We give a reduction of function field Mordell-Lang to function field Manin-Mumford, in positive characteristic. The upshot is another account of or proof of function field Mordell-Lang in positive characteristic, avoiding the recourse to difficult results on Zariski geometries.
This work is joint with Benoist and Bouscaren.

This is a cross listing from CUNY Logic Workshop.

Friday, November 7, 2014, 12:30 –2:00 p.m. Room 5382

Michael Singer, North Carolina State University
The General Solution of A First Order Differential Polynomial

This is the title of a 1976 paper by Richard Cohn in which he gives a purely algebraic proof of a theorem (proved analytically by Ritt) that gives a bound on the number of derivatives needed to find a basis for the radical ideal of the general solution of such a polynomial. I will show that the method introduced by Cohn can be used to give a modern proof of a theorem of Hamburger stating that a singular solution of such a polynomial is either an envelope of a set of solutions or embedded in an analytic family of solutions depending on whether or not it corresponds to an essential singular component of this polynomial. I will also discuss the relation between this phenomenon and the Low Power Theorem. This will be an elementary talk with all these terms and concepts defined and explained.
This is joint work with Evelyne Hubert.
For a video recording of this talk, please click here.

Friday, November 14, 2014, 12:30 –2:00 p.m. Room 5382

Rahim Moosa, University of Waterloo
Differential Varieties with Only Algebraic Images

Consider the following condition on a finite-dimensional differential-algebraic variety X: whenever X→Y is a dominant morphism, and dim(Y) < dim(X), then Y is (a finite cover of) an algebraic variety in the constants. This property is a specialisation to differentially closed fields of a model-theoretic condition that itself arose as an abstraction from complex analytic geometry. Non-algebraic examples can be found among differential algebraic subgroups of simple abelian varieties. I will give a characterisation of this property that involves differential analogues of "algebraic reduction" and "descent". This is joint work with Anand Pillay.

For a partial video recording of this talk, please click here.

Friday, November 14, 2014, 2:15 –3:45 p.m. Room 5382

Uma Iyer, Bronx Community College, CUNY
Weight Modules of an Algebra of Quantum Differential Operators

Generalized Weyl Algebras (GWAs) were independently introduced by V. Bavula and A. Rosenberg. These algebras have been widely studied. In particular, weight modules over the GWAs have been also studied. We study weight modules over a particular algebra of quantum differential operators which contains a GWA of rank 1. This is joint work with V. Futorny.

For a video recording of this talk, please click here.

Saturday, November 15, 2014, 11:00 a.m.–12:30 p.m. Hunter College Rm HW217

Andrey Minchenko, Weizmann Institute
On a Problem of Computing Parameterized Picard-Vessiot Group

We will deal with the problem of computing parameterized Galois groups of differential equations. At present, one can determine whether the group is unipotent or reductive, and compute the group algorithmically in both cases. We will consider the obstacles we face in our attempt to solve the general case (when the group is neither unipotent nor reductive) and explain how some of them may be dealt with.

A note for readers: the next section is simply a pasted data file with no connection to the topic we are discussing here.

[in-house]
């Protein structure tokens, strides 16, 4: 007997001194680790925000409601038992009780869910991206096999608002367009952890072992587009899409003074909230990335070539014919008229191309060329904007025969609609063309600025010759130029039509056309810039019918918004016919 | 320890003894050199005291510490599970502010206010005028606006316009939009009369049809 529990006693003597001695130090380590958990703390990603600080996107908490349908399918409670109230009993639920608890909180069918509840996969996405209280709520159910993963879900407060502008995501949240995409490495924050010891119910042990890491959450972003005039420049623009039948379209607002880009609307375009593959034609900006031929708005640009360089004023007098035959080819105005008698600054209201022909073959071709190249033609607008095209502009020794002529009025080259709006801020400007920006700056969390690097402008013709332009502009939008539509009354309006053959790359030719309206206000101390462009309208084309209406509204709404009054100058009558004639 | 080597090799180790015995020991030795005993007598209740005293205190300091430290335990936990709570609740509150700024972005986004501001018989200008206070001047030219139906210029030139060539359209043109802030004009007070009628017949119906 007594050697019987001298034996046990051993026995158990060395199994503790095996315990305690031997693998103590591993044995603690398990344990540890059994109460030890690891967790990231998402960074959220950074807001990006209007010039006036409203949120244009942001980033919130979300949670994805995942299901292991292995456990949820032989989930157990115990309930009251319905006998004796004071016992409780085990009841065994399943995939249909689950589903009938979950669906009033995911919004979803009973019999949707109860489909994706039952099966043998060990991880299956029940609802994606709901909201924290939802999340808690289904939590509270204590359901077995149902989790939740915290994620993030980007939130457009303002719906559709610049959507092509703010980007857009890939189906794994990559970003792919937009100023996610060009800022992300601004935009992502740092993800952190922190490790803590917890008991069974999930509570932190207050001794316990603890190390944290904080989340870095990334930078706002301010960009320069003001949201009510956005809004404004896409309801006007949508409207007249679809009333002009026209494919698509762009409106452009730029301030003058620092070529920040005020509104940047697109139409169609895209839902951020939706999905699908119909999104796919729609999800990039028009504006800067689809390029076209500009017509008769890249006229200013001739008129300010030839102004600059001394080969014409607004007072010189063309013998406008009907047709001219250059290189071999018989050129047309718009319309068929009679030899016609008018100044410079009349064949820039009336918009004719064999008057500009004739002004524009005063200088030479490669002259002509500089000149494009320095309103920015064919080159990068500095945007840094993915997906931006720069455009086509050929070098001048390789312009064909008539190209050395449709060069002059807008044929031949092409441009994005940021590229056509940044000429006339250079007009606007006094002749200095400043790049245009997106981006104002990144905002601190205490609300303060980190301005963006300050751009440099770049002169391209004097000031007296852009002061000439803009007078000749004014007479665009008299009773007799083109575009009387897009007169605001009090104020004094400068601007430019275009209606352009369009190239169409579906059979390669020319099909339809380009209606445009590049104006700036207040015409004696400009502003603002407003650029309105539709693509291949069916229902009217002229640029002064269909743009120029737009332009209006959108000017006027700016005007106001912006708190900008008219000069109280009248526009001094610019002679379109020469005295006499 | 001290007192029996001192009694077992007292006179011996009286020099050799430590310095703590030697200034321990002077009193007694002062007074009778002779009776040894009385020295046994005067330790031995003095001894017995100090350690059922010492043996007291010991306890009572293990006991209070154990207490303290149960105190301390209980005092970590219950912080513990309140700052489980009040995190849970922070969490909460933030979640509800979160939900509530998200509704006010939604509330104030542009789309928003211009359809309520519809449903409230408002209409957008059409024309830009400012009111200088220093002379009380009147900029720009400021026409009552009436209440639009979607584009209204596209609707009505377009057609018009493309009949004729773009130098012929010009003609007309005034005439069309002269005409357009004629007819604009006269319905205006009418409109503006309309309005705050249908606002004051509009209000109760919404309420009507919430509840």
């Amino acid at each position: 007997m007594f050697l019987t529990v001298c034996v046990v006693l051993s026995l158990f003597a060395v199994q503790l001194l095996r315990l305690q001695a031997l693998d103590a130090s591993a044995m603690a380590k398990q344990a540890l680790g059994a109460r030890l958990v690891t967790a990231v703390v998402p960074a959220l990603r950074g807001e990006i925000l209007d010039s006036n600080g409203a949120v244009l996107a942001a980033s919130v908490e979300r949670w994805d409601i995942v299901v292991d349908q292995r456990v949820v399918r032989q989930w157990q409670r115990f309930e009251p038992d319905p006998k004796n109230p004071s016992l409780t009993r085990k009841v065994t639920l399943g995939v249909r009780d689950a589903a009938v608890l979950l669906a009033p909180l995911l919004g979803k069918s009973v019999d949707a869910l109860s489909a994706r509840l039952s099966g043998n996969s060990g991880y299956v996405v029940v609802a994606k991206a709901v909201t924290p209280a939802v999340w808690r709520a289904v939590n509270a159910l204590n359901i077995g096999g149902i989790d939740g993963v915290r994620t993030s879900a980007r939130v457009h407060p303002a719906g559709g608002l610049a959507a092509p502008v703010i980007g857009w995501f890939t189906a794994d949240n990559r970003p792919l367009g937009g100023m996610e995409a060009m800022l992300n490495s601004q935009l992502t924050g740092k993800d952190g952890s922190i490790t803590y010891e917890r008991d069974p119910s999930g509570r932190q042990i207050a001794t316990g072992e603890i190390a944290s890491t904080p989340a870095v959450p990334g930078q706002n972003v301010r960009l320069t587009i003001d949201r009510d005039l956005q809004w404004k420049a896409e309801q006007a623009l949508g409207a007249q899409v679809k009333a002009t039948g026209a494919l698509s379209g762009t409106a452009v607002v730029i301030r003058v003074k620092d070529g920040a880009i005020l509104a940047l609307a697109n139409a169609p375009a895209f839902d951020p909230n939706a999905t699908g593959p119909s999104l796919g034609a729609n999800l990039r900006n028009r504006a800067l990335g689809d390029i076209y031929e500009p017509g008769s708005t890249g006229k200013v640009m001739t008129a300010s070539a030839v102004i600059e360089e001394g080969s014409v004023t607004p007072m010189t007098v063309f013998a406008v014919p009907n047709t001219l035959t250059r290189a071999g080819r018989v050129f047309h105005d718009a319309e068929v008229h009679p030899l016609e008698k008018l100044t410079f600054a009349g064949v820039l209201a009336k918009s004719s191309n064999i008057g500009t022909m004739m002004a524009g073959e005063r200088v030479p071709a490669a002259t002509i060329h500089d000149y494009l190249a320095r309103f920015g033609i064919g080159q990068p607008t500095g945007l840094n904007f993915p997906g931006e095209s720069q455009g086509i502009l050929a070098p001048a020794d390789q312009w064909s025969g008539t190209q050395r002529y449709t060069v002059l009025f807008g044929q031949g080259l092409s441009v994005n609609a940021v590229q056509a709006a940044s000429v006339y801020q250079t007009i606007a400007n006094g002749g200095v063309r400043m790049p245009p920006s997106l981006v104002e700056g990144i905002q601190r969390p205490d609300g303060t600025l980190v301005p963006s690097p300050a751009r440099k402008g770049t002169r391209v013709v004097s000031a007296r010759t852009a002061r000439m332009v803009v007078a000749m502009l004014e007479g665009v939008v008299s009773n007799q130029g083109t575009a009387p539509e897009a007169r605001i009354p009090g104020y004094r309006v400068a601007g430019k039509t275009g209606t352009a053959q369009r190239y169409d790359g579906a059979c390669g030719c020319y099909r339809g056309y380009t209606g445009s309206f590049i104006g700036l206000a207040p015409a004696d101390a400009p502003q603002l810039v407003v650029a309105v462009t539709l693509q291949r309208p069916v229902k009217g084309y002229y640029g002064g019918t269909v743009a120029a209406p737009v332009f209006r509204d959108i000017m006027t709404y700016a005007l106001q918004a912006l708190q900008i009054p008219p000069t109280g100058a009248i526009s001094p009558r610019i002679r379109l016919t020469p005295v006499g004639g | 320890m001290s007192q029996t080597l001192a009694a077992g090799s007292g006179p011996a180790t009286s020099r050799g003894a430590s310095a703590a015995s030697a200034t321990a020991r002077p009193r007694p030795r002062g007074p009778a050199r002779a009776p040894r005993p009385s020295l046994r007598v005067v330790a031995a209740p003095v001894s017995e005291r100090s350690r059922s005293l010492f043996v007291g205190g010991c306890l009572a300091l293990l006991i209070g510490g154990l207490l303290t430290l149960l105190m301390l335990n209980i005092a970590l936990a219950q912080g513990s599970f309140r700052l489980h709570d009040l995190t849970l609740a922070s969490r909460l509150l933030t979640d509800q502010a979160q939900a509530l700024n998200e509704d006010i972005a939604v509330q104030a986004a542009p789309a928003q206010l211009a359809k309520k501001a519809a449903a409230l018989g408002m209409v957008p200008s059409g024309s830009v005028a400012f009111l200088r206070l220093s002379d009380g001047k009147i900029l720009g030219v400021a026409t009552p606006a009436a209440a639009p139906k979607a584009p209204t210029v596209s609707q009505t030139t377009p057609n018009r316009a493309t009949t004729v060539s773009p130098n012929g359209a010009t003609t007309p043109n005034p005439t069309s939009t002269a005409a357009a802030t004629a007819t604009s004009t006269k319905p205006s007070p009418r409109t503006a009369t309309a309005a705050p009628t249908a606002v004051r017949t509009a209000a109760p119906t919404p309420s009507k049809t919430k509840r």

Friday, November 21, 2014, 12:30 –2:00 p.m. Room 5382

Joseph Gunther, Baruch College and the Graduate Center, CUNY
Difference Algebraic Geometry

We'll examine the foundations of scheme-style difference algebraic geometry, as developed by Hrushovski to prove a generalization of the Lang-Weil estimates for the number of points of a variety over finite fields. This means working over not just an arbitrary ring, but over an arbitrary ring with a self-map. We'll consider constructions and facts from standard algebraic geometry, and see how they work (or don't) in the difference algebra setting.

Friday, November 28, 2014, Thanksgiving Week, no seminar.

Friday, December 5, 2014, 12:30 –2:00 p.m. Room 5382

Carlos Arreche, North Carolina State University
On the Computation of the Difference-Differential Galois Group for a Second-Order Linear Difference Equation

Consider the difference field C(x) with automorphism φ: xx +1, and assume that the field of constants C is algebraically closed and of characteristic zero. The difference Galois theory of van der Put and Singer associates a linear algebraic group over C to a linear difference equation with respect to φ. This Galois group measures the algebraic relations amongst the solutions to the difference equation. There is an algorithm to compute the difference Galois group corresponding to a second-order linear difference equation over C(x), due to Hendriks. More recently, Hardouin and Singer have developed a Galois theory for difference-differential equations that associates a linear differential algebraic group to a linear difference equation, and this Galois group measures the differential-algebraic relations amongst the solutions. In this talk, I will describe ongoing work towards extending Hendriks' algorithm to compute the difference-differential Galois group associated to a second-order linear difference equation over C(x).

Friday, December 12, 2014, 12:30 –2:00 p.m. Room 5382

Wei Li, KLMM, Chinese Academy of Sciences, and University of California at Berkeley
Sparse Difference Resultant

In this talk, we first define sparse difference resultant for a Laurent transformally essential system of difference polynomials and give a simple criterion for the existence of sparse difference resultant which requires only linear algebraic techniques. Then we discuss the basic properties of the sparse difference resultant, in particular, give its order bound in terms of the Jacobi number and degree bound. We show the projective difference space is not transformally complete. If time permits, as a special case, we introduce the difference resultant and give the precise order and degree, a determinant representation, and a Poisson-type product formula for the difference resultant.
This is joint work with Xian-Shan Gao and Chun-Ming Yuan.

Other Academic Years

  2005–2006   2006–2007   2007–2008   2008–2009   2009–2010   2010–2011   2011–2012   2012–2013   2013–2014

Hosted by
Created by the KSDA Organizing Committee
Please submit web page problems to William Sit